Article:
Learn how Windows 7 get faster.
1) Uninstall bloatware that came with your laptop or PC. Or even apps you installed but no longer want. Head to Control Panel | Programs | Uninstall a program and take the hatchet to anything, such as unwanted games or software, that you'll never need. Many programs will load processes at boot time and take up valuable RAM and CPU cycles. While you're in here, you can also click Turn Windows Features On or Off and scan the list to see if there's anything you don't use. You might also want to try out software utilities such as PCDecrapifier and Revo Uninstaller.
2) Limit start-up processes. In the Start button's search box, type MSCONFIG, then head to the Startup tab. You'll likely see a slew of apps, mostly for system support, but you'll be able to identify some that clearly aren't necessary. There's absolutely no need to have Google Update or even QuickTime running all the time, for example. Don't delete those that support your hardware or security, but anything blatantly nonproductive can go. You may have to check the program names online with a site like processlibrary.com to see what they are—they may even be malware. If you want to get more granular, run Microsoft's Autoruns utility.
3) Add more RAM. Windows 7 isn't as much of a hog as Vista, but if you're moving from XP, the memory requirements are greater.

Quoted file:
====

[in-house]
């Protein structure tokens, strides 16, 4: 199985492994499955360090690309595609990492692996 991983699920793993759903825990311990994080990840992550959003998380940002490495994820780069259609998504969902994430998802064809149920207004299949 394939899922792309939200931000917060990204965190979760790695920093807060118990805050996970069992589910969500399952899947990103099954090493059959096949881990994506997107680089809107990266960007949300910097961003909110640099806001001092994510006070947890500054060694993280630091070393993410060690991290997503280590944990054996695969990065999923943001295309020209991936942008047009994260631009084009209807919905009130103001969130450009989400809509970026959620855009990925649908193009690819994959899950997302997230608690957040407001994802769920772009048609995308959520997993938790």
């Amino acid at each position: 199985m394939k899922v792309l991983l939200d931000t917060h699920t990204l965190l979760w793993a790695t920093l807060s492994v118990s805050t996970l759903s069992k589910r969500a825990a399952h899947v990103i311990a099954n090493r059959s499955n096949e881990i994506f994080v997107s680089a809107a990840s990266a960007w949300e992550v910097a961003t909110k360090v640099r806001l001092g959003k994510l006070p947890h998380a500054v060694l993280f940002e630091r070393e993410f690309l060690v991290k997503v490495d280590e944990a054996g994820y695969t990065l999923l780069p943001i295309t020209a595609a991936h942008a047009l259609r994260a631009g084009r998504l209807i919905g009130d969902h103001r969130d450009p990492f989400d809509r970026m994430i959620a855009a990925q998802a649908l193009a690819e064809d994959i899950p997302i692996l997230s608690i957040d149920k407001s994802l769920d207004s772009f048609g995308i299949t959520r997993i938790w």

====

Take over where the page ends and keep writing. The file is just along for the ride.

4) Turn off search indexing. If you do a lot of searching, this won't appeal to you, as some searches will be slower. To turn off indexing, open the Indexing Options Control Panel window (if you just type "index" in the Start button search box, you'll see that choice at the top of the start menu), click Modify and remove locations being indexed and file types, too. If you want to leave search indexing on, but find that it occasionally slows you down, you can stop its process when you need extra speed. Right-click on Computer either in the Start menu or on the desktop, and choose Manage. Then double-click Services and Applications, then Services. Find Windows Search, and double-click on that. From this properties dialog, you can choose a Startup type of Manual or Disabled to have the process silent by default.
5) Defragment your hard drive. Your disk stores data in chunks wherever there's disk space, regardless of whether the space is contiguous for one file. Defragging tidies everything up and blocks a program's bits together so that the reader heads don't have to shuttle back and forth to read a whole executable or data file. Windows 7 comes with a built-in defragger that runs automatically at scheduled intervals, but if yours is set by default to run at a time when your PC is usually turned off, it won't get defragged. You can either change the scheduled time, or defrag on demand. Just type "defrag" in the Windows Start Menu search bar, and click on Disk Defragmenter. The version of the utility is improved in Windows 7, and shows more information about what's happening on your disk than Vista did.
There are 45 more tips to speed up your Windows 7 computer.
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